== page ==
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Choosing the topic of the thesis is not an easy task. I remember when our Vice Dean, Jason Sparks, said a joke about our theses that they would be as our second husbands, since we would fall asleep and wake up in the morning thinking about it. This is what I am feeling now and especially felt when I was choosing the thesis topic. Being confused, I decided to consult with my colleague who had graduated master degree at NU. So, with the help of hers I decided to investigate teachers’ competencies in the sphere of inclusive education at the school I work now.
The research site has several students with special educational needs. One of them is my student who has an infantile cerebral palsy that does not allow him to write as quickly as other regular students and it usually inhibits the educational process. While collaborative planning with the teachers of his other subjects or with my co-teachers, I have realized that there is a limited knowledge about differentiating the instructions and using multiple means of representation, and more than that, some teachers feel pity towards students with the impairments and try to raise them the marks or, due to lack of knowledge, the student is remained without attention. However, one of the core values of teachers’ competence regarding inclusive education is “supporting all learners, promoting the academic and social learning of all learners” (Forlin, 2012, p.205). Concerning about the fact that teachers are probably not well prepared for inclusive education, the current paper is going to be very timely, especially for International School in Astana, as there is no particular research conducted. This study is significant for all teachers who teach students with special educational needs, as identifying problematic side, the ways of solving the problem can be identified and suggested. So, this study is going to evaluate and identify the concerns of teachers and provide possible recommendations to overtake them.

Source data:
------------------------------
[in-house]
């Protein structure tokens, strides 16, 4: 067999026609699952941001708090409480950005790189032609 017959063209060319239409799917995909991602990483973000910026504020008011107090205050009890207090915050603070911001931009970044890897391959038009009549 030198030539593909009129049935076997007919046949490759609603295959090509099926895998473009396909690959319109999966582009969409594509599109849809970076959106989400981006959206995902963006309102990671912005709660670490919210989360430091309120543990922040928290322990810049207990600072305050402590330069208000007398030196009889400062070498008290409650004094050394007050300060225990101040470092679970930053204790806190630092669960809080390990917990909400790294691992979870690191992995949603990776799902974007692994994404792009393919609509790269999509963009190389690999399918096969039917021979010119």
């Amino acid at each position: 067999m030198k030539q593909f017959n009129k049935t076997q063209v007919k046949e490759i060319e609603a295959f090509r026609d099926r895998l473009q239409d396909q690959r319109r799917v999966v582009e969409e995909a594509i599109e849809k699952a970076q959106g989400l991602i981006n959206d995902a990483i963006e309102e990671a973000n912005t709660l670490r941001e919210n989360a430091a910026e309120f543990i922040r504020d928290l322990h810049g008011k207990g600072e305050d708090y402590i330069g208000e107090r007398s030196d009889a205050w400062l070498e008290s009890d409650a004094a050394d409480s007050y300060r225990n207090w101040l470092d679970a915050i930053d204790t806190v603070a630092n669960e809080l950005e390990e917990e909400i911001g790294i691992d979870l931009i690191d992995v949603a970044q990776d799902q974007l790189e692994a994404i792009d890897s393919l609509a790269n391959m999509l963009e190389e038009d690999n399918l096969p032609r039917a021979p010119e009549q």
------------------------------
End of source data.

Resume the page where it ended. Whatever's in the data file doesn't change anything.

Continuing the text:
It is crucial to identify teachers’ personal assessment of their ability and practical challenges faced by them because it can affect the teachers’ performance and the progress of students with SEN in the classroom (Hammond & Ingalls, 2003; Sideridis & Chandler, 1996; Van Reusen, Shoho, & Barker, 2001). So, the raise of teachers’ awareness and preparedness in terms of inclusive pedagogy is essential in order to meet the needs of community and develop inclusive atmosphere in society, as teachers educate a new generation that build the future of Kazakhstan.
Forlin, C. (2012). Future directions for inclusive teacher education. New York, NY: Taylor and Francis group.
Hammond, H., & Ingalls, L. (2003). Teachers Attitudes toward Inclusion: Survey Results from Elementary School Teachers in Three Southwestern Rural School Districts. Rural Special Education Quarterley, 22(2), 24-30.
Sideridis, G. D., & Chandler, J. P. (1996). Comparison of attitudes of teachers of physical and musical education toward inclusion of children with disabilities. Psychological Reports, 78(3), 768-771.
Van Reusen, A. K., Shoho, A. R., & Barker, K. S. (2001). High School Teacher Attitudes toward Inclusion. The High School Journal, 84(2), 7-17.